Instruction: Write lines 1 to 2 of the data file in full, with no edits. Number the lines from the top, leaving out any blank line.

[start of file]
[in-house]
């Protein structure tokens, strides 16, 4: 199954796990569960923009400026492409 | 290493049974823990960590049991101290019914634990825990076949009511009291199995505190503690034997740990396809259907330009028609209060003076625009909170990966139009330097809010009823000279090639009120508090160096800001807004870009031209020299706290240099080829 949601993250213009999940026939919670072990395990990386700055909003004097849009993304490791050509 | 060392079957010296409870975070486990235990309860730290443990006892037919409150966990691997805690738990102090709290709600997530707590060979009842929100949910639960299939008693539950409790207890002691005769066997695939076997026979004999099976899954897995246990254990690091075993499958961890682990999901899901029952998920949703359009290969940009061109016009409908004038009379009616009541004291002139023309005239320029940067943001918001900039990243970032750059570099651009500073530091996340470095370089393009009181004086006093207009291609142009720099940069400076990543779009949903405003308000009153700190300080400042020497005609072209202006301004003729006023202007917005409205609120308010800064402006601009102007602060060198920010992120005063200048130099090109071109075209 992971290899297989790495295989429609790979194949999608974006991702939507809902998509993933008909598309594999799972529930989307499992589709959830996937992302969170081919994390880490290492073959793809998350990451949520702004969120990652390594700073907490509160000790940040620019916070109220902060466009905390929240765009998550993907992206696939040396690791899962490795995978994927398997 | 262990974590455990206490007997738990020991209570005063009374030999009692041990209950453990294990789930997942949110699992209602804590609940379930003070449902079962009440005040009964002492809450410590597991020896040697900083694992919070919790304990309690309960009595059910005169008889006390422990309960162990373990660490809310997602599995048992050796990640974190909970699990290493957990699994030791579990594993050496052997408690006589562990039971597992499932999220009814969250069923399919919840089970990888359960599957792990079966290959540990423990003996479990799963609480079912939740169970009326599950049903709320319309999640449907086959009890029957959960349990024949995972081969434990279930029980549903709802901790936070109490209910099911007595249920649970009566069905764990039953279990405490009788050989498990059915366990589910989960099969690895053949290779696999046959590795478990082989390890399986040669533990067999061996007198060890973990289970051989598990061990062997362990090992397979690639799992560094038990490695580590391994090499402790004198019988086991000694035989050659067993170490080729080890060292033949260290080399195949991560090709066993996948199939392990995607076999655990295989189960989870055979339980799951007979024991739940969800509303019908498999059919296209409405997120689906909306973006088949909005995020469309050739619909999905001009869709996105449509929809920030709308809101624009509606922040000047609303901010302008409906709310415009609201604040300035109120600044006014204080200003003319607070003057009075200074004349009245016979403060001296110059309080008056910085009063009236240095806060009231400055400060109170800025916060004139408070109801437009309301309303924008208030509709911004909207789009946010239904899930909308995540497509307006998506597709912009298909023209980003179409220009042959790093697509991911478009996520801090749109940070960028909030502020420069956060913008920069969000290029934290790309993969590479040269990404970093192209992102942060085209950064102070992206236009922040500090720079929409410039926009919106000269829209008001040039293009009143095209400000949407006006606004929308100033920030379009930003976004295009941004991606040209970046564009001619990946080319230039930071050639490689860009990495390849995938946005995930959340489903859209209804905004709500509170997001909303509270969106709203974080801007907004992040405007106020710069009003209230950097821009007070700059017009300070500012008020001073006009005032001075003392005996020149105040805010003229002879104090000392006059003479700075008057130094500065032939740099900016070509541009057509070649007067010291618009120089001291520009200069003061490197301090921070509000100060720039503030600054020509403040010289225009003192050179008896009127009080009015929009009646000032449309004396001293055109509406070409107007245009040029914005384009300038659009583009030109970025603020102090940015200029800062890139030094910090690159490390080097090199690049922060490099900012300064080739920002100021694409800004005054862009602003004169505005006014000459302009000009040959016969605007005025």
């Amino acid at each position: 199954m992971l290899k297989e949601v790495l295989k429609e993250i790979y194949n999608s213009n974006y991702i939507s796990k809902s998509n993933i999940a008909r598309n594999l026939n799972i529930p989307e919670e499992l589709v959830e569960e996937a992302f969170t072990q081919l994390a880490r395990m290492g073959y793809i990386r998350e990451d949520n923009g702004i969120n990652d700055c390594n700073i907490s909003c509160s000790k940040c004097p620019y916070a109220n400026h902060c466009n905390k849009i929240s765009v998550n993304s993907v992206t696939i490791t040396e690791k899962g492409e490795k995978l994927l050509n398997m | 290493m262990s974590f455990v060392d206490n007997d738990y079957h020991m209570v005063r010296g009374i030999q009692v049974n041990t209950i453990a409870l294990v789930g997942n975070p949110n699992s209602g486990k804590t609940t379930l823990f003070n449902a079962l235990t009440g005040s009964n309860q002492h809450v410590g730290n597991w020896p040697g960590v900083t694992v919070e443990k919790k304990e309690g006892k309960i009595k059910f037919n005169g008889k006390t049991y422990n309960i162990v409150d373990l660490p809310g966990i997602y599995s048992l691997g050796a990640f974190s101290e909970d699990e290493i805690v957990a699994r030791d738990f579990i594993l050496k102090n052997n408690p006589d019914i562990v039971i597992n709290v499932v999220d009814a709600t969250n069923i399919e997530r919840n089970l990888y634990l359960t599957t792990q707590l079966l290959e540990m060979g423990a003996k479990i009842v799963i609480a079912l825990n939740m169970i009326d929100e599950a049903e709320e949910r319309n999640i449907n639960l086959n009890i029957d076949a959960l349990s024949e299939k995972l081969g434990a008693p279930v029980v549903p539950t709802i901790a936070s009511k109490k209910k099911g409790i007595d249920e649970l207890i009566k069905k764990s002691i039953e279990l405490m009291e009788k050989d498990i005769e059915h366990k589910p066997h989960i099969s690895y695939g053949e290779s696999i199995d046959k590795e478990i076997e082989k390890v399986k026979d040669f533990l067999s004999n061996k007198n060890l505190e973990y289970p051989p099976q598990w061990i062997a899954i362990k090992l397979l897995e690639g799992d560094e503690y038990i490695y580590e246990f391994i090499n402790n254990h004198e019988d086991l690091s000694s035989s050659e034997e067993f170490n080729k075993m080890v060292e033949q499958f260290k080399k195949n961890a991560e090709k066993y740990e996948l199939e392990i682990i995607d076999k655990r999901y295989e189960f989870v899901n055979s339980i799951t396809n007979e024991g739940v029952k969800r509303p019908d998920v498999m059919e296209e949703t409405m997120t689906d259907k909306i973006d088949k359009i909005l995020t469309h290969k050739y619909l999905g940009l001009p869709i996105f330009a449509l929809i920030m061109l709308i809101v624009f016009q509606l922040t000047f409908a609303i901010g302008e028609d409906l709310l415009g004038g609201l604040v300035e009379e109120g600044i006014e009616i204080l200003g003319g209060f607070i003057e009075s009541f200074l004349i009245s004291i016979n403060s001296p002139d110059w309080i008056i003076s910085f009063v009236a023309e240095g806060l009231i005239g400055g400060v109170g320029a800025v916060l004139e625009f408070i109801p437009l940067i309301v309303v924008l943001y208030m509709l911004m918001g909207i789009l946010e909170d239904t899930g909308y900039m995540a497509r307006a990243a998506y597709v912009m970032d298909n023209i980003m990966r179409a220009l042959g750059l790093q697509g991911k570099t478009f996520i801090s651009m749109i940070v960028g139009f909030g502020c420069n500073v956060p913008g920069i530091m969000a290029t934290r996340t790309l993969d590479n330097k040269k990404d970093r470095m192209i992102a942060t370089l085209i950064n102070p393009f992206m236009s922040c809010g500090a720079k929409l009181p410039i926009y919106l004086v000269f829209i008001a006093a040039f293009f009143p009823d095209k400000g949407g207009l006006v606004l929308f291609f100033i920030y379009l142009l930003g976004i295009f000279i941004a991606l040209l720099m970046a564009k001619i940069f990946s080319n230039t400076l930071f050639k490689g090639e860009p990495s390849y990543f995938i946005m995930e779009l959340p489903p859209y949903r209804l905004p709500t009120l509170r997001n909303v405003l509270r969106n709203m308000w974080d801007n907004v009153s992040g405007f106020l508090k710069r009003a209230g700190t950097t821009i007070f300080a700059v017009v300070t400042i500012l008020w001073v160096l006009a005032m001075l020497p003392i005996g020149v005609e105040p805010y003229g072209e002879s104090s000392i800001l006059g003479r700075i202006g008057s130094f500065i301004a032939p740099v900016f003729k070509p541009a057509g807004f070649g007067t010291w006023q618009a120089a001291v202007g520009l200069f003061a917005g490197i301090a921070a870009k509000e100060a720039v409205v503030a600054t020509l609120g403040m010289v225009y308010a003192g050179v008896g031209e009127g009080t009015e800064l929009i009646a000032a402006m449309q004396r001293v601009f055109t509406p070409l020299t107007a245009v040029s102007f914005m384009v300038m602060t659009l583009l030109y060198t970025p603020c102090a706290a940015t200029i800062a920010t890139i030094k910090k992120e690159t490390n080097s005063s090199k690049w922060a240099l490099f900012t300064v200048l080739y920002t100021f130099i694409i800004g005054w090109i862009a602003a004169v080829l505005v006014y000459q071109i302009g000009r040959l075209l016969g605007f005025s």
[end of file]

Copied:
[in-house]
């Protein structure tokens, strides 16, 4: 199954796990569960923009400026492409 | 290493049974823990960590049991101290019914634990825990076949009511009291199995505190503690034997740990396809259907330009028609209060003076625009909170990966139009330097809010009823000279090639009120508090160096800001807004870009031209020299706290240099080829 949601993250213009999940026939919670072990395990990386700055909003004097849009993304490791050509 | 060392079957010296409870975070486990235990309860730290443990006892037919409150966990691997805690738990102090709290709600997530707590060979009842929100949910639960299939008693539950409790207890002691005769066997695939076997026979004999099976899954897995246990254990690091075993499958961890682990999901899901029952998920949703359009290969940009061109016009409908004038009379009616009541004291002139023309005239320029940067943001918001900039990243970032750059570099651009500073530091996340470095370089393009009181004086006093207009291609142009720099940069400076990543779009949903405003308000009153700190300080400042020497005609072209202006301004003729006023202007917005409205609120308010800064402006601009102007602060060198920010992120005063200048130099090109071109075209 992971290899297989790495295989429609790979194949999608974006991702939507809902998509993933008909598309594999799972529930989307499992589709959830996937992302969170081919994390880490290492073959793809998350990451949520702004969120990652390594700073907490509160000790940040620019916070109220902060466009905390929240765009998550993907992206696939040396690791899962490795995978994927398997 | 262990974590455990206490007997738990020991209570005063009374030999009692041990209950453990294990789930997942949110699992209602804590609940379930003070449902079962009440005040009964002492809450410590597991020896040697900083694992919070919790304990309690309960009595059910005169008889006390422990309960162990373990660490809310997602599995048992050796990640974190909970699990290493957990699994030791579990594993050496052997408690006589562990039971597992499932999220009814969250069923399919919840089970990888359960599957792990079966290959540990423990003996479990799963609480079912939740169970009326599950049903709320319309999640449907086959009890029957959960349990024949995972081969434990279930029980549903709802901790936070109490209910099911007595249920649970009566069905764990039953279990405490009788050989498990059915366990589910989960099969690895053949290779696999046959590795478990082989390890399986040669533990067999061996007198060890973990289970051989598990061990062997362990090992397979690639799992560094038990490695580590391994090499402790004198019988086991000694035989050659067993170490080729080890060292033949260290080399195949991560090709066993996948199939392990995607076999655990295989189960989870055979339980799951007979024991739940969800509303019908498999059919296209409405997120689906909306973006088949909005995020469309050739619909999905001009869709996105449509929809920030709308809101624009509606922040000047609303901010302008409906709310415009609201604040300035109120600044006014204080200003003319607070003057009075200074004349009245016979403060001296110059309080008056910085009063009236240095806060009231400055400060109170800025916060004139408070109801437009309301309303924008208030509709911004909207789009946010239904899930909308995540497509307006998506597709912009298909023209980003179409220009042959790093697509991911478009996520801090749109940070960028909030502020420069956060913008920069969000290029934290790309993969590479040269990404970093192209992102942060085209950064102070992206236009922040500090720079929409410039926009919106000269829209008001040039293009009143095209400000949407006006606004929308100033920030379009930003976004295009941004991606040209970046564009001619990946080319230039930071050639490689860009990495390849995938946005995930959340489903859209209804905004709500509170997001909303509270969106709203974080801007907004992040405007106020710069009003209230950097821009007070700059017009300070500012008020001073006009005032001075003392005996020149105040805010003229002879104090000392006059003479700075008057130094500065032939740099900016070509541009057509070649007067010291618009120089001291520009200069003061490197301090921070509000100060720039503030600054020509403040010289225009003192050179008896009127009080009015929009009646000032449309004396001293055109509406070409107007245009040029914005384009300038659009583009030109970025603020102090940015200029800062890139030094910090690159490390080097090199690049922060490099900012300064080739920002100021694409800004005054862009602003004169505005006014000459302009000009040959016969605007005025």